A system and method are disclosed for reducing electromagnetic interference and ground bounce in an information communication system by controlling the phase of clock signals among a plurality of information communication devices of the information communication system. The information communication system, such as, for example, a multi-port transceiver or network device compliant with I.E.E.E. 802.3ab, can communicate information on several ports simultaneously. Such simultaneous communication can lead to “ground bounce,” causing unwanted transients in the supply voltage and current in the information communication system. For example, each port of the information communication system can derive its port clock from a common reference clock. Transitions in each port clock can cause a small ground bounce. When all of the port clocks are aligned (i.e., all of the port clocks are in phase), the small ground bounces contributed by each port clock can aggregate to produce a large ground bounce. According to exemplary embodiments of the present invention, the phase of each port clock can be staggered in a deterministic manner relative to all other port clocks so that the port clocks are not aligned (i.e., not in phase). For example, the phase of each port clock can be staggered by 45 or 90 degrees using, for example, a clock divider and combinatorial logic. By staggering the phase of each of the port clocks relative to one another, the small ground bounces contributed by each port clock do not aggregate, thereby reducing the effects of ground bounce in the information communication system.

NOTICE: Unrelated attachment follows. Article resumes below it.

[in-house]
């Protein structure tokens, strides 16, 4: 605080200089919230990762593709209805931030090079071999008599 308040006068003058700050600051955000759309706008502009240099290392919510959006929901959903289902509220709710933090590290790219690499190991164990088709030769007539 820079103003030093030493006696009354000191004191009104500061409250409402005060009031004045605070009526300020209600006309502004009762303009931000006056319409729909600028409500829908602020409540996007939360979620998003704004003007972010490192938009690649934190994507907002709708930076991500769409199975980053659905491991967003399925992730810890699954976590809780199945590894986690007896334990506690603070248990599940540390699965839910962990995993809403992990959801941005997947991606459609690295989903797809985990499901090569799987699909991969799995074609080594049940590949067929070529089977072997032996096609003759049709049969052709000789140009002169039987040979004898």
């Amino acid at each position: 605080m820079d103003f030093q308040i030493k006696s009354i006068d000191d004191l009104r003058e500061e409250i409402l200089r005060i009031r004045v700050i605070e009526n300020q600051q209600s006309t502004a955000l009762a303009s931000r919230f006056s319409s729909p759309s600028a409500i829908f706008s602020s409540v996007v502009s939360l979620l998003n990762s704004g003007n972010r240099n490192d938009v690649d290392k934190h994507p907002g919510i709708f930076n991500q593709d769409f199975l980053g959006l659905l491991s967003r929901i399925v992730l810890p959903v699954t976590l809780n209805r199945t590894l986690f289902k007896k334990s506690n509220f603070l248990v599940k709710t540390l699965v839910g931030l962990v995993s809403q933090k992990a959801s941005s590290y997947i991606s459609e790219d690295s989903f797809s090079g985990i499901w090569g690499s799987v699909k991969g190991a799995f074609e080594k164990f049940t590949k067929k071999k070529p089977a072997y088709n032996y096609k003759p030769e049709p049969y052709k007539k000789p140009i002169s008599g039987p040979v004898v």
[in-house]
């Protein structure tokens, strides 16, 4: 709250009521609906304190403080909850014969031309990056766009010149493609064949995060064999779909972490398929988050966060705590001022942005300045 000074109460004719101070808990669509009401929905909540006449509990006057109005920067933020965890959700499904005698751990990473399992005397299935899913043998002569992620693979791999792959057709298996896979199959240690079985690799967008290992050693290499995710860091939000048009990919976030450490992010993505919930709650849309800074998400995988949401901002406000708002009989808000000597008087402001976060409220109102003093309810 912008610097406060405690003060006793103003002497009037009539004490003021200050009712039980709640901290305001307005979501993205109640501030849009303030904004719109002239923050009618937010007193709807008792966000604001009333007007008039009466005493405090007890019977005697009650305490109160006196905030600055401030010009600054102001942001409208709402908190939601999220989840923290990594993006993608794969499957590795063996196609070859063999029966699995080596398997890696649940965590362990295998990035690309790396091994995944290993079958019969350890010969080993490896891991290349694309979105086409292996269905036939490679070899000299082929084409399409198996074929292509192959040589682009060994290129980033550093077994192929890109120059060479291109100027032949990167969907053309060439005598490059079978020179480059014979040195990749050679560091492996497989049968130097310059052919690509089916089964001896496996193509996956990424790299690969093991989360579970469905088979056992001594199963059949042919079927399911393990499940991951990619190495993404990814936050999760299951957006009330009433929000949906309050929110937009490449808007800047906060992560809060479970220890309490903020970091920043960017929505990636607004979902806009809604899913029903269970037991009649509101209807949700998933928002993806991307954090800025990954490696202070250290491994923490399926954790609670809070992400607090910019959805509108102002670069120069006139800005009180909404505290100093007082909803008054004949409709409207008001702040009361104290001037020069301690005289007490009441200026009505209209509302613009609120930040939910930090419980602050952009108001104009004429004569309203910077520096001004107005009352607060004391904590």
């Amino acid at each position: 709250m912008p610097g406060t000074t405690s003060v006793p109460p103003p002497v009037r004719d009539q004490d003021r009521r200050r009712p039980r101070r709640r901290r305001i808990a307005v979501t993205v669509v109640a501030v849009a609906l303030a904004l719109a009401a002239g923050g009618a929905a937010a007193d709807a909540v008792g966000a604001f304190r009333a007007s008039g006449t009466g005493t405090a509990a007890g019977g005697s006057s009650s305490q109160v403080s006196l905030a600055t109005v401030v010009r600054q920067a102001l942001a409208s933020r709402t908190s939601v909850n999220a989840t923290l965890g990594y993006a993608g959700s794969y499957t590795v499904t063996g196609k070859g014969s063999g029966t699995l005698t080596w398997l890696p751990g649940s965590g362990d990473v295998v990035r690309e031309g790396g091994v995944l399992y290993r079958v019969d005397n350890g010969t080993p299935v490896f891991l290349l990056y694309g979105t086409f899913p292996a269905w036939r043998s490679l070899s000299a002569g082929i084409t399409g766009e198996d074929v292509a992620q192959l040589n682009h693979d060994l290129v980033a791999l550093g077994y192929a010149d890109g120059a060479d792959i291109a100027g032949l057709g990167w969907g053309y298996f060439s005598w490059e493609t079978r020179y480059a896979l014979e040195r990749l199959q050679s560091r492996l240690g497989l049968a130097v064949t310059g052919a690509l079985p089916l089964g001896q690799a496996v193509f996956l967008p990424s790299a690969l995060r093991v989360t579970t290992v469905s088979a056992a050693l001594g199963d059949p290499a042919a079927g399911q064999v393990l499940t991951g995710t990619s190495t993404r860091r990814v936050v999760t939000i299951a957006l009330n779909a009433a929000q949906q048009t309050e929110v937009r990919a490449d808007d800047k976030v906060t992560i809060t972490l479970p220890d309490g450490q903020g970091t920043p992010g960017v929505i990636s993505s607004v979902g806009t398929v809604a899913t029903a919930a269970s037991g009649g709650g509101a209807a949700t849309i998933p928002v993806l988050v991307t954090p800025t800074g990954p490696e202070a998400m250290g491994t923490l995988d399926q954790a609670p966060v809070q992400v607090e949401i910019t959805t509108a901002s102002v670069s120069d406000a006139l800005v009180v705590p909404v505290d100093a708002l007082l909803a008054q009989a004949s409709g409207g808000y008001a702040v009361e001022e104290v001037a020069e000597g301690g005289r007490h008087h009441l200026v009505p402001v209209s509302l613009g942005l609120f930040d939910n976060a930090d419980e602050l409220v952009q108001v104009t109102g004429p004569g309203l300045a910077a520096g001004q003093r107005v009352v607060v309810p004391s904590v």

According to an alternative exemplary embodiment, the information communication system can include a plurality of, for example, transmitters. Each transmitter of the information communication system can derive its transmitter clock from a common system transmitter clock. Each transmitter clock can generate a tone of electromagnetic interference (EMI) at the transmit frequency. When all of the transmitter clocks are aligned (i.e., all of the transmitter clocks are in phase), the EMI contributed by each transmitter clock can aggregate to produce an amplified tone of EMI. According to exemplary embodiments of the present invention, the phase of each transmitter clock can be staggered in a deterministic manner relative to all other transmitter clocks, such as, for example, by 45 or 90 degrees. By staggering the phase of each of the transmitter clocks relative to one another, the amplitude of the EMI can be decreased, while the frequency of the EMI can be increased, thereby helping to mitigate the EMI of the information communication system.